Anti-War Movement and Kosovo


Dan Ellsberg, who I recently heard speak about Kosovo, said that anyone who isn't conflicted about the war hasn't thought about it deeply.

Ellsberg is the former marine and Pentagon official who turned against the Vietnam war and made public the Pentagon Papers, a collection of government documents that proved the anti-war movement's claim that the U.S. government was deceiving the public.

Before Ellsberg acted, he agonized about his changing opinion of the war. Kosovo engenders similar anguish within the anti-war movement. It pits two strong impulses against each other. The first is the belief that the U.S. is inherently imperialistic, that all our wars are waged for economic dominance. The second is that we must stand up and defend victims of racial, ethnic, or religious oppression.

Ellsberg was like many anti-war activists who reacted viscerally against the Serbian ethnic cleansing. Whatever they thought of U.S./NATO motives, they supported the intervention to protect the Kosovars. As readers of this column know, I, too, held this position.

Very quickly it became apparent, however, that the bombing was not helping the Kosovars and was, indeed, making the situation in the Balkans worse. Ellsberg, with his military knowledge, quickly concluded that bombing alone could not help the Kosovars and that a ground invasion would incite the Serbs to move from ethnic cleansing into full-scale genocide, exterminating fighting-age Kosovar males and using women and children against NATO ground-forces as hostages and shields. In his talk, Ellsberg called for stopping the bombing and negotiating a settlement as the only solution.

Early in the war, I made the distinction between bombing in Serbia, which I opposed, and bombing military targets in Kosovo, which I thought legitimate. But NATO seems to have collapsed that distinction, adopting a strategy of deliberately targeting civilian areas in order to break the will of the Serbian people. The U.S. tried this strategy in Vietnam (bombing Hanoi) and the policy failed.

There's another wing of the anti-war movement, and it has opposed the NATO intervention from the beginning. The "anti-imperialist" wing has insisted that NATO's motive is economic dominance. But the facts don't fit their ideological paradigm. Capitalism doesn't care who wields power in the Balkans. Multinationals have done business with leaders as bloody as Milosevic. It makes no difference for them if there is a Greater Serbia or a Greater Albania. The war in Kosovo isn't an uprising of exploited workers against economic oppression. It is a war of ethnic hatred, with an identifiable aggressor and an obvious victim. Economics does not enter into it.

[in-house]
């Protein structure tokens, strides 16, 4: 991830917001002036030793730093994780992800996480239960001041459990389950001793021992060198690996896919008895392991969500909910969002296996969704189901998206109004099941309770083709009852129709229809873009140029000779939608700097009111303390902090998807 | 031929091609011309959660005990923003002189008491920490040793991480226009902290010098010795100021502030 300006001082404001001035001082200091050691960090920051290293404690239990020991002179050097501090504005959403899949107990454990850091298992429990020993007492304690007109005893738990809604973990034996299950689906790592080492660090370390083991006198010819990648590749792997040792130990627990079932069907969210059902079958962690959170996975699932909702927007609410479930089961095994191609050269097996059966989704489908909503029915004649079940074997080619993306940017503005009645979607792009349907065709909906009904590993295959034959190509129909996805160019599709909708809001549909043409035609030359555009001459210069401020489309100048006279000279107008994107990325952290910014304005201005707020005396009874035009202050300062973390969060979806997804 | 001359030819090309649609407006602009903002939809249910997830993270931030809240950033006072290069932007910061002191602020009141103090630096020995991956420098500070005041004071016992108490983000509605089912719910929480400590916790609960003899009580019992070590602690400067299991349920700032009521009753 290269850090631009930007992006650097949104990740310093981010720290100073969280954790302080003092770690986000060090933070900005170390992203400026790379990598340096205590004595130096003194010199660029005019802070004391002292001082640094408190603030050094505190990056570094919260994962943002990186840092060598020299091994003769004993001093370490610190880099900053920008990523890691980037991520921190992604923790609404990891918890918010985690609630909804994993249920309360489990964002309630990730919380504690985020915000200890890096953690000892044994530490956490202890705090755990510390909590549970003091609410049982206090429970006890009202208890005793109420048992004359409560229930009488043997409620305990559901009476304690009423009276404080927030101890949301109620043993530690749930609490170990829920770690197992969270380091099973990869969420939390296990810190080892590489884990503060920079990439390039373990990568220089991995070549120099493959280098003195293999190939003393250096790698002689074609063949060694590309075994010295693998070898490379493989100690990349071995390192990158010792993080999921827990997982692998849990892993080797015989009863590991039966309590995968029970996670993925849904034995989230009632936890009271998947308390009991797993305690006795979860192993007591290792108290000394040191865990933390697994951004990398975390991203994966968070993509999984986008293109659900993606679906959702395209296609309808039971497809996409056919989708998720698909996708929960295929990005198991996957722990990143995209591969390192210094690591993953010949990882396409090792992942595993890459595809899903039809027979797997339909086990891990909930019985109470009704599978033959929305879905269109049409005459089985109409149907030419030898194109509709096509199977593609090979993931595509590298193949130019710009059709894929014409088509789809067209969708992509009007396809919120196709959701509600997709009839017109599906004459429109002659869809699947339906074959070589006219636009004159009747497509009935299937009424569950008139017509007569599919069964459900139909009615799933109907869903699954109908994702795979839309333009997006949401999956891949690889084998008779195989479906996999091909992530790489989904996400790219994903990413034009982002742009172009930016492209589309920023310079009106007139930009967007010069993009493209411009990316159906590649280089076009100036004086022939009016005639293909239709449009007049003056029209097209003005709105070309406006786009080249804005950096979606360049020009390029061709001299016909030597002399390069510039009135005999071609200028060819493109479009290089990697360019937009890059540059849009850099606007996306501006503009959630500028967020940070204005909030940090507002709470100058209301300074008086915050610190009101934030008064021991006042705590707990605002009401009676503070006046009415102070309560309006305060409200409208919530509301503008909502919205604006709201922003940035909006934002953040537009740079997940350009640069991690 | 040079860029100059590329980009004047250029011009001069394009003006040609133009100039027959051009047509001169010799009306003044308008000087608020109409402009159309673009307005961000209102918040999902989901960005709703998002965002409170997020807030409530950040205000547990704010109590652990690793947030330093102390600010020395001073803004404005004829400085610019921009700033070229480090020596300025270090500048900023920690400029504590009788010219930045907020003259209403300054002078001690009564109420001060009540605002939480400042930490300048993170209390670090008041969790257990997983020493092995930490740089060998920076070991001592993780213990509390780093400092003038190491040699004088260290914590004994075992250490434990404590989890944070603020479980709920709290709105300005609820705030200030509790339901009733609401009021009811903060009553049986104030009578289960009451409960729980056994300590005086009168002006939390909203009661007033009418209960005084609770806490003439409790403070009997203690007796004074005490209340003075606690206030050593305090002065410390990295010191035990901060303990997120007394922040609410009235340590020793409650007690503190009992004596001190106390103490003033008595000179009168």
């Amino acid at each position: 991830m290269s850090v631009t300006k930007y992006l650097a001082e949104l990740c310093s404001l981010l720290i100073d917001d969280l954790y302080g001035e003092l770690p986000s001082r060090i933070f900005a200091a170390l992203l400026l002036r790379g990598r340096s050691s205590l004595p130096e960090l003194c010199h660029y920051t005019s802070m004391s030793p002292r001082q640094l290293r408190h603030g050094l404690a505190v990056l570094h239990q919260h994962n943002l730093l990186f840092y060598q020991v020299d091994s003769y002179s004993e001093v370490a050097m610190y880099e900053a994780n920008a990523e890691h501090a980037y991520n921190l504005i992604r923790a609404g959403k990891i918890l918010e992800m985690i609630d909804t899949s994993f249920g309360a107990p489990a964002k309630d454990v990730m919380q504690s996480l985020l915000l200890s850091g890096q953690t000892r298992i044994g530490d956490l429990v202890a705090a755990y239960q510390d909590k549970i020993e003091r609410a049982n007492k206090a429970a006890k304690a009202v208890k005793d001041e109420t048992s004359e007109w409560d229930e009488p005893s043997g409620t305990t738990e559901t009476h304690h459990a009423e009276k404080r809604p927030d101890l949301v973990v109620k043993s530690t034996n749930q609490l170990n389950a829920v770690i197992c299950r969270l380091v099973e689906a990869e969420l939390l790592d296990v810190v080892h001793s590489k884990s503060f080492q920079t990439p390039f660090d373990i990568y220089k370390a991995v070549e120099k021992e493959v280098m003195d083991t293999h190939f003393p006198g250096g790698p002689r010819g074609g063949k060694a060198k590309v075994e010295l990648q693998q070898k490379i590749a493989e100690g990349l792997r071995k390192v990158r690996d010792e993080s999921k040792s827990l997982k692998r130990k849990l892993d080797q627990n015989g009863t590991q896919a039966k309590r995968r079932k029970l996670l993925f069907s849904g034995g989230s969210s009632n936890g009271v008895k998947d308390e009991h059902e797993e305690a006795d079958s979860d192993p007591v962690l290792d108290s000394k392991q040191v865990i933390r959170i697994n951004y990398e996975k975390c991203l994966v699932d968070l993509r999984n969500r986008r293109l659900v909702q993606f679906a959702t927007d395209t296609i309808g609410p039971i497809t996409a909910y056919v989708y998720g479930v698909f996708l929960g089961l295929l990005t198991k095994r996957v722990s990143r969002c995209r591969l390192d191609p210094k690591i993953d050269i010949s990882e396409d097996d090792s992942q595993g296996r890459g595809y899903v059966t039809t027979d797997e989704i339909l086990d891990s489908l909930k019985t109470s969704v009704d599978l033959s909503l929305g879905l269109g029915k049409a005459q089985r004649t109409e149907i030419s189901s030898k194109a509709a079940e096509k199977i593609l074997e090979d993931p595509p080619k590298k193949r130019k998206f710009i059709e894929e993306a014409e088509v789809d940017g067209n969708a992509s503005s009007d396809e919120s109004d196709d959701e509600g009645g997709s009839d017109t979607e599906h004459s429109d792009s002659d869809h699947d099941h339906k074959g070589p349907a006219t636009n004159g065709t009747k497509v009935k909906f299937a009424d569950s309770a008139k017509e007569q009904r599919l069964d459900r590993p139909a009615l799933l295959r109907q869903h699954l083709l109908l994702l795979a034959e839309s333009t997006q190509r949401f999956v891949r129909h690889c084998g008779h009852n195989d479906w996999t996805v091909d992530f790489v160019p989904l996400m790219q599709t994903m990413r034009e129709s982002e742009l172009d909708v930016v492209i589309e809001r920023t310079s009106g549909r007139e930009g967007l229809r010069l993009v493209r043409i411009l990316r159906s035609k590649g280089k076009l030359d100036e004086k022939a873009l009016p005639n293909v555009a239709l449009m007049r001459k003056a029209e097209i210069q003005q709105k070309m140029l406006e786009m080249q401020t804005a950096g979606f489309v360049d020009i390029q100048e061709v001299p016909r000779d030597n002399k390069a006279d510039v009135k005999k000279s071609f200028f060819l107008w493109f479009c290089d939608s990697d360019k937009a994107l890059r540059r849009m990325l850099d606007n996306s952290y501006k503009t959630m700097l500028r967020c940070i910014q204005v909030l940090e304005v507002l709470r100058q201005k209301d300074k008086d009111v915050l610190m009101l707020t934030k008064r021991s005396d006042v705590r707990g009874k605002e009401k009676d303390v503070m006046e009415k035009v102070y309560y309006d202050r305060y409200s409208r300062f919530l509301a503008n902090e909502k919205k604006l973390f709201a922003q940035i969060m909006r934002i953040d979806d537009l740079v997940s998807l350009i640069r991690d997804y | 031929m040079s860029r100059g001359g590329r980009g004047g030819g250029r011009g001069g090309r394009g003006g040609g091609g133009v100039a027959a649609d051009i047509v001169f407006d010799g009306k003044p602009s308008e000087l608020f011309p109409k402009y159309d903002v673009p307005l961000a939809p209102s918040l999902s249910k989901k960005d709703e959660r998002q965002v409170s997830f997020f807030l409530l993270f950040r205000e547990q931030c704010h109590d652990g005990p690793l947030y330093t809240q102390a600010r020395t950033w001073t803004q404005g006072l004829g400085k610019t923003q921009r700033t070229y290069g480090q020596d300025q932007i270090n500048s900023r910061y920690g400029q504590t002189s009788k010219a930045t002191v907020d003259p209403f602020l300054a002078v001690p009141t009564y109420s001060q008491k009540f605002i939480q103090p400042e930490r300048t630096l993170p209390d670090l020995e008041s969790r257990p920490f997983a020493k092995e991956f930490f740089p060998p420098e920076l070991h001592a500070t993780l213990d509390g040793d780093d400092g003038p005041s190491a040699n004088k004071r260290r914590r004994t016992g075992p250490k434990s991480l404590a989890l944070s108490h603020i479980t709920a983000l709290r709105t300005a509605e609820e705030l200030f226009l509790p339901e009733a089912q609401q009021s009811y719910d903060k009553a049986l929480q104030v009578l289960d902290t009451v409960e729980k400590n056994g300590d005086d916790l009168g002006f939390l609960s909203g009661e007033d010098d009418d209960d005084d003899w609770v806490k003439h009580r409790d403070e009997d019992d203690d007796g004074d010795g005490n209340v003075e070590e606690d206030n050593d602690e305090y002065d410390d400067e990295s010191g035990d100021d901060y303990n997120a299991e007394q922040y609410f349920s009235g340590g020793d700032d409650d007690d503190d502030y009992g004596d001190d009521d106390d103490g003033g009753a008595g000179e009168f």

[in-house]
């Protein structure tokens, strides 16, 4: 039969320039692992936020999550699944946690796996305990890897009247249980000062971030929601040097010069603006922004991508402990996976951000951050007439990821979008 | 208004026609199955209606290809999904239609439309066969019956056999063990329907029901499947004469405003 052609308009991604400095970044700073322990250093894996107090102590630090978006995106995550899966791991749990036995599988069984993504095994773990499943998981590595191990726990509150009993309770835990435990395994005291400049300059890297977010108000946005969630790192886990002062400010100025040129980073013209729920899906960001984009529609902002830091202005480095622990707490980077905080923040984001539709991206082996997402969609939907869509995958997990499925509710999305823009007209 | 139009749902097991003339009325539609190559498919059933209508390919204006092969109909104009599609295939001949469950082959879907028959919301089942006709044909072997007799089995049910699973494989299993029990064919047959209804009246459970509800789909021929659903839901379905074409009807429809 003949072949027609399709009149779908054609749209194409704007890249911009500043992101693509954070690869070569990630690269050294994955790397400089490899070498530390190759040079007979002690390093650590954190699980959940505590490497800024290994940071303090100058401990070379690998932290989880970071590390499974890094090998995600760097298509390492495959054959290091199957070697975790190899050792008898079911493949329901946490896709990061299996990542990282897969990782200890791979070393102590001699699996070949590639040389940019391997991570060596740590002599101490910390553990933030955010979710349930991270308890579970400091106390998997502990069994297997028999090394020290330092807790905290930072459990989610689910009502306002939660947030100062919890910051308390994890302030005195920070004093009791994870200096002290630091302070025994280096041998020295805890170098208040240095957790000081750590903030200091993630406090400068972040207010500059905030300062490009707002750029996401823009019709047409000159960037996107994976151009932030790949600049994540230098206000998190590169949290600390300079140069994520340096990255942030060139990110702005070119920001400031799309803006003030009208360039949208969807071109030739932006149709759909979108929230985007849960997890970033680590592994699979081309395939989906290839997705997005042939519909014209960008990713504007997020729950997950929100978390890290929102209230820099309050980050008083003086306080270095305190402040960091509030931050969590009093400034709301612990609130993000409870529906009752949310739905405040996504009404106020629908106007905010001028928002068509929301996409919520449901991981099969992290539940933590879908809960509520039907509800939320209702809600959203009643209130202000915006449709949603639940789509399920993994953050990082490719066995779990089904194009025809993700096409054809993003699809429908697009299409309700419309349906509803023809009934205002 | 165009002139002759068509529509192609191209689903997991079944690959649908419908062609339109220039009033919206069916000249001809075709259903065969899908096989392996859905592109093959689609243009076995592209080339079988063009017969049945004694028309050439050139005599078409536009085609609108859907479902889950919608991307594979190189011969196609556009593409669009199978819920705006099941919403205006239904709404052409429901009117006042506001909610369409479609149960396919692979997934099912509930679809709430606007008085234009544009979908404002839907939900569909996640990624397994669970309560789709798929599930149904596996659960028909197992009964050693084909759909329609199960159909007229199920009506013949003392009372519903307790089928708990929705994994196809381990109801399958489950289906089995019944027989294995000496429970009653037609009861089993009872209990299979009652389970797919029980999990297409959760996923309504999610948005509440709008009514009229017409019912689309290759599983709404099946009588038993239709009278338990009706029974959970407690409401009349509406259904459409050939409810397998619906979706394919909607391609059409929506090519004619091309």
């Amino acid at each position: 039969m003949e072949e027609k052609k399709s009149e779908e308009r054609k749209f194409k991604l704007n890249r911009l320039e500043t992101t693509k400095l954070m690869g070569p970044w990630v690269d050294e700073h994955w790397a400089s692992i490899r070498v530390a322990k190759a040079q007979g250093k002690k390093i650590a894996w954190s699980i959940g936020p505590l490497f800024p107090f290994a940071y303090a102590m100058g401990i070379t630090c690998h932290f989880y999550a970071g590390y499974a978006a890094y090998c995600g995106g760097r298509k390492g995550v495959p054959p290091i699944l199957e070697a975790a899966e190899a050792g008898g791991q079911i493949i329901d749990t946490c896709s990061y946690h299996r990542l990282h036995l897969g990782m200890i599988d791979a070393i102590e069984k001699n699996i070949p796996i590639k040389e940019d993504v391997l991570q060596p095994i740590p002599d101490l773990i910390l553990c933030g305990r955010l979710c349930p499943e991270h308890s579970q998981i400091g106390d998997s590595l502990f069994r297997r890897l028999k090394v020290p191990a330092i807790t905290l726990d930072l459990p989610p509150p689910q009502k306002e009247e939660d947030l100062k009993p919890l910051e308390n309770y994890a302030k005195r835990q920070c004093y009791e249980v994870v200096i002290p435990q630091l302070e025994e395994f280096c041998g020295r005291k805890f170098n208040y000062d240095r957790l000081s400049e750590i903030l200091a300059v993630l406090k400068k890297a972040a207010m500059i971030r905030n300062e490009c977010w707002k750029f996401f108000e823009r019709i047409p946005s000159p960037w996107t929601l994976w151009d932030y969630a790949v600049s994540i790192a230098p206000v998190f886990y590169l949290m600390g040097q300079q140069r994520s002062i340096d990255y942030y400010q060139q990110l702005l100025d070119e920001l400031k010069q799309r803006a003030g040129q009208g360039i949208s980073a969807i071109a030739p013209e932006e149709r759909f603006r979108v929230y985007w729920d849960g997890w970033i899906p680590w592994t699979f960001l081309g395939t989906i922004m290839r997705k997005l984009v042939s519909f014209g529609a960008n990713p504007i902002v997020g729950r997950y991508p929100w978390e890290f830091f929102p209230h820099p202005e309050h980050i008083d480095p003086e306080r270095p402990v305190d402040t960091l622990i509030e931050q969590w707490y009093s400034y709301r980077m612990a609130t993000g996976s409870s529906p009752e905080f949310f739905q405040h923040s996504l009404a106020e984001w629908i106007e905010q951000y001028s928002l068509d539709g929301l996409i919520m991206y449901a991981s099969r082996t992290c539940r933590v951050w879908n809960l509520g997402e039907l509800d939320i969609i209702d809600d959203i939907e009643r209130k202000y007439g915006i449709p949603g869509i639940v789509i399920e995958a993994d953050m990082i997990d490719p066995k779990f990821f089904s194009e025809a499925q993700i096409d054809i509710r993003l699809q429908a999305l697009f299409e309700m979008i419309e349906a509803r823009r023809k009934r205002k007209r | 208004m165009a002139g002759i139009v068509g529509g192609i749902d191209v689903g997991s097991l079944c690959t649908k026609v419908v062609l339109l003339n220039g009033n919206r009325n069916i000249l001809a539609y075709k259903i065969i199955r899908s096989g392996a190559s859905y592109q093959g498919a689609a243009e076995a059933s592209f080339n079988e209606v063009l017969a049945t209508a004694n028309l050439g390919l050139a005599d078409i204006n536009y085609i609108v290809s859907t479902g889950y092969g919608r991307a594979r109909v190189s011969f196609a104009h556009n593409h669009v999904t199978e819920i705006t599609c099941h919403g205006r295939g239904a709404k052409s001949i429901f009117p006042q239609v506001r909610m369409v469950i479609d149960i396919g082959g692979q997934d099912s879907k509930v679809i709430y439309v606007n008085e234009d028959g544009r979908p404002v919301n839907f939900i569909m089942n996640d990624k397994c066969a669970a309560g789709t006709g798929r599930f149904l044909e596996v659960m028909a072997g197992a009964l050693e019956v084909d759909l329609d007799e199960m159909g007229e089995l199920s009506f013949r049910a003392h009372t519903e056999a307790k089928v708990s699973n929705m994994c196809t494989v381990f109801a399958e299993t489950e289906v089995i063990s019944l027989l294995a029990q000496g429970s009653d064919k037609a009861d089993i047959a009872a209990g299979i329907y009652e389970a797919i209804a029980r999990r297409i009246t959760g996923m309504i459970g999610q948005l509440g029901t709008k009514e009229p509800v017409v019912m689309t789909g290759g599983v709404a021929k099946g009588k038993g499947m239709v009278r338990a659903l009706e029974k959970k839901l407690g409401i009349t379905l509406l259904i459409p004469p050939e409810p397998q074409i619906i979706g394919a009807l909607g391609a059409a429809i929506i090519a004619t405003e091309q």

Opponents of NATO also argue that while Milosevic is bad, it was the NATO bombing, not Serbian forces, that sent the Albanians fleeing. Here, too, the facts don't fit the argument. When it comes to bombing Serbia, NATO's opponents assert, it wasn't working. It only steeled Serbian resolve. The Albanians Kosovars, on the other hand -- after one day of NATO bombing, they upped and ran, abandoned their homes and fled for safety. They can't have it both ways: Bombing either dislocates a people or it doesn't. The Serbs remained in Serbia because no one was attacking them on the ground. The Kosovars fled for their lives not from the bombing, but because they were driven out by the Serbs.

Increasingly, it seems, the "anti-imperialists" wing tilted toward the Serbs. Anti-NATO websites regularly published distressing e-mail messages from English-speaking Serbs. One website featured a Serb in Belgrade who described the NATO bombing as worse than anything Hitler had done to Serbia. I don't argue with the Serb's anguish. His city was under attack. I am appalled, however, that his message was used as anti-NATO propaganda. To compare the NATO bombing, however horrendous, with anything the Nazis did is an insult to our ability to make moral and factual distinctions. The e-mail messages also created a one-sided sympathy. The Kosovars could not flee with their laptop computers. The Serbs stole all their valuable possessions.

How do we know this? How do we know that ethnic cleansing was Serb policy? In the New York Times, veteran journalist John Kifner gave a convincing account of what happened in Kosovo in the days leading up to and shortly after the first NATO bombing. Ethnic cleansing was planned, organized, ruthless, and effective. But who believes the Times anyway? Kifner covered the anti-war movement during the Vietnam Era and was much admired by activists for the fairness and accuracy of his reporting. He was a good reporter then and he remains one now. The best accounts of Balkan ethnic cleansing have come from journalists like Kifner, honest reporters who propagandize for no one.

The anti-imperialists were correct on an important point, however. NATO and the U.S. are unable to effectively conduct a war for humanitarian purposes. This campaign was ill-conceived and poorly planned. The intelligence was lousy. NATO thought it could force Milosevic to withdraw from Kosovo with a few days of intensive bombing. And it seemed that NATO prefered total victory than a solution that helps the Kosovars.

Diplomacy worked, however slowly. Had the bombing stopped earlier, diplomacy might have worked earlier. But the anti-war movement may have to acknowledge this discomforting contradiction: Perhaps it was the bombing that forced negotiations. And if NATO had done nothing, as the anti-imperialist faction proposed, the Kosovars would likely be facing a hard winter in refugee camps and the rest of their lives in exile.

Marty Jezer of Brattleboro, Vt., was a founding editor of the pacifist magazine WIN (Peace and Freedom Through Nonviolent Action) during the Vietnam Era. Comments appreciated at

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